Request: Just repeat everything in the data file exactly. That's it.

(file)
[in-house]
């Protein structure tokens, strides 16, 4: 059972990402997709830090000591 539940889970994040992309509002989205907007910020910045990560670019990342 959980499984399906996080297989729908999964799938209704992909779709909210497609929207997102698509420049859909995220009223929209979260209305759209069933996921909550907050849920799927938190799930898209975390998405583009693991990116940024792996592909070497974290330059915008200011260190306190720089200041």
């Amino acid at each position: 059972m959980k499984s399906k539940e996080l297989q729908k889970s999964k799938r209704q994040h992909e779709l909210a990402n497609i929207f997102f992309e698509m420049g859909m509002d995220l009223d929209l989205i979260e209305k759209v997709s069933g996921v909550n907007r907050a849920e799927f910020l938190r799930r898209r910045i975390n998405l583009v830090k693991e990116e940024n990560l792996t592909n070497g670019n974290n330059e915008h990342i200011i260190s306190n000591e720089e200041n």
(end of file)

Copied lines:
[in-house]
């Protein structure tokens, strides 16, 4: 059972990402997709830090000591 539940889970994040992309509002989205907007910020910045990560670019990342 959980499984399906996080297989729908999964799938209704992909779709909210497609929207997102698509420049859909995220009223929209979260209305759209069933996921909550907050849920799927938190799930898209975390998405583009693991990116940024792996592909070497974290330059915008200011260190306190720089200041």
């Amino acid at each position: 059972m959980k499984s399906k539940e996080l297989q729908k889970s999964k799938r209704q994040h992909e779709l909210a990402n497609i929207f997102f992309e698509m420049g859909m509002d995220l009223d929209l989205i979260e209305k759209v997709s069933g996921v909550n907007r907050a849920e799927f910020l938190r799930r898209r910045i975390n998405l583009v830090k693991e990116e940024n990560l792996t592909n070497g670019n974290n330059e915008h990342i200011i260190s306190n000591e720089e200041n």